You are moving to a farmhouse just outside of Kansas City. So many things are going on right now with the move. Settling stuff related to your old house, calling movers, etc. A window replacement company and an air duct cleaning team had also been scheduled to check the new home.
You’re from Montana originally, and you’re used to the wild and the mountains and would know your way around a forest. One thing that you’re not too familiar with are issues that destroy a house. You learned that Missouri is one of the states with a big problem with termites and mostly the subterranean kind, which reportedly cause the most severe damage to homes. They also pose more danger compared to the other types of termites. What can you do to protect your home from termites?
Here are a few things to note.
Termites in America
A private report in 2018 pegged Houston, Texas, at the number one spot for cities with the most termite infestation.
Termite experts classify the likelihood of termite infestation as heavy, moderate, light, and none to light. Most of the southern and southeastern states have higher chances of infestation.
Pest control experts classify termites as either subterranean or Formosan. You already know what the subterranean does. Formosans are regarded as the ones creating greater economic destruction in the USA because they eat up wood very rapidly and can thrive by building nests above ground.
What You Can Do
Whether it’s subterranean or Formosan, both are hair-raising thoughts. Getting ahead of this potential threat should be one of your main action points. Here are a few things to consider:
- Moisture is the enemy. If flowers are to bees, then it’s moisture to termites. Find ways to prevent moisture deposits near the foundation of your house. Termites enjoy humidity. Wet soil serves as magnets, and an infestation can start in these areas. Make sure that your spouts and gutters are diverting water away from the foundation of your house.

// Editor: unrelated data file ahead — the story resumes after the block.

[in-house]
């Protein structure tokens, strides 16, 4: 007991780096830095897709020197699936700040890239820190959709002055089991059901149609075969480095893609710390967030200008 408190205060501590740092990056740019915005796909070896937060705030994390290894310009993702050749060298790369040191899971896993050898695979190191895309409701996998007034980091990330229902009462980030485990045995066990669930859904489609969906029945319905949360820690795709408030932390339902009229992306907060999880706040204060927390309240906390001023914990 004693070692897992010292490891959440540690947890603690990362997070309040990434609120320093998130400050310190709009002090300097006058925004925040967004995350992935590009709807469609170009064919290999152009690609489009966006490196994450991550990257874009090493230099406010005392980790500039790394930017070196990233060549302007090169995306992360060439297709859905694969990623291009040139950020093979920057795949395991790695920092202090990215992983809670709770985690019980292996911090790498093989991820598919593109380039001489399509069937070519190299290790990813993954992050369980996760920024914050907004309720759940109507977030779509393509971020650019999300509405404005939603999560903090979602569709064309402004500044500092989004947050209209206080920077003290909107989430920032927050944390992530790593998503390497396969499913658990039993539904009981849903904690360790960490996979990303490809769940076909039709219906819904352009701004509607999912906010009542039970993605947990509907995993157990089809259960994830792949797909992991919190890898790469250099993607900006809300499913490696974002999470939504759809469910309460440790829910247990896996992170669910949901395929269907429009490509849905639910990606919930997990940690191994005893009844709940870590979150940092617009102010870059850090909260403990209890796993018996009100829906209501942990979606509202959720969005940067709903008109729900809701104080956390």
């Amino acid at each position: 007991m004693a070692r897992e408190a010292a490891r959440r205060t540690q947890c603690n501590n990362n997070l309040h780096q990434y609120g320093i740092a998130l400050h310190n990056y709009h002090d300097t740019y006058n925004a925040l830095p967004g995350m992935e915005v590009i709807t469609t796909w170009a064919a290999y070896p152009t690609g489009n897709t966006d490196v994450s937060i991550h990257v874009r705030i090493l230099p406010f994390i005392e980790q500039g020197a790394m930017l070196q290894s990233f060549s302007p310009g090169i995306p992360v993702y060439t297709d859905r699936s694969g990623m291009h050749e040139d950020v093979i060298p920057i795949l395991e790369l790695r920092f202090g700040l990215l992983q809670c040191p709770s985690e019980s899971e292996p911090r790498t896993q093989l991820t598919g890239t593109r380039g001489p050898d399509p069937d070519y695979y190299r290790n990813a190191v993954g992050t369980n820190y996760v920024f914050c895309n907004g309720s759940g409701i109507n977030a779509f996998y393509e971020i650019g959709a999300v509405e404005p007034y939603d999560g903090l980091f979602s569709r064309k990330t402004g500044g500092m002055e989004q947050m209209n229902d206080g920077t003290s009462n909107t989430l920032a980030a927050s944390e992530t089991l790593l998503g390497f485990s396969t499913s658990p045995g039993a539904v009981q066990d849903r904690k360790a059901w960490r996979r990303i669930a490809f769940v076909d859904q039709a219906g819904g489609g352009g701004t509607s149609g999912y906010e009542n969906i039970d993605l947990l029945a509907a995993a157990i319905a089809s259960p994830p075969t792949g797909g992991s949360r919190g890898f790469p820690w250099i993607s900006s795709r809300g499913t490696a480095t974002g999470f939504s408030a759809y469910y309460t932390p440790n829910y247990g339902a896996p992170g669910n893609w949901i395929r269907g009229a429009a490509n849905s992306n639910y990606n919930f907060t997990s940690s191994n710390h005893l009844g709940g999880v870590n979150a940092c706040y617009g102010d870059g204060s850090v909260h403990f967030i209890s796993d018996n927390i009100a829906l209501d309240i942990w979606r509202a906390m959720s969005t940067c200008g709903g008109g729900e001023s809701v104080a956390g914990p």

- Keep potential food away. Wood components of your house touching the earth should be eliminated. These components should have at least a six-inch separation from the soil. Do not let firewood rest alongside the foundation of your house. All these serve as practical food and eventually a nesting place for termites. Also, wood mulch is pleasing to the eyes, but if you fear infestation, do not use mulch or use very little of it.
- Clean and repair. Even dust serves as food for termites. It should go without saying, but clean your house regularly and thoroughly. Nooks and crannies where dirt can accumulate will also be a food source for termites. Whether it’s a leaking faucet outside or issues with decaying roof shingles, you’ve got to get them fixed.
Finally, you can DIY many things in and around the house. Eliminating termite infestation should not be one of them. The DIY approach won’t work. You need to hire a professional pest control service provider to diagnose your house and the surrounding soil properly. It will cost you, but it will save you a lifetime of headaches.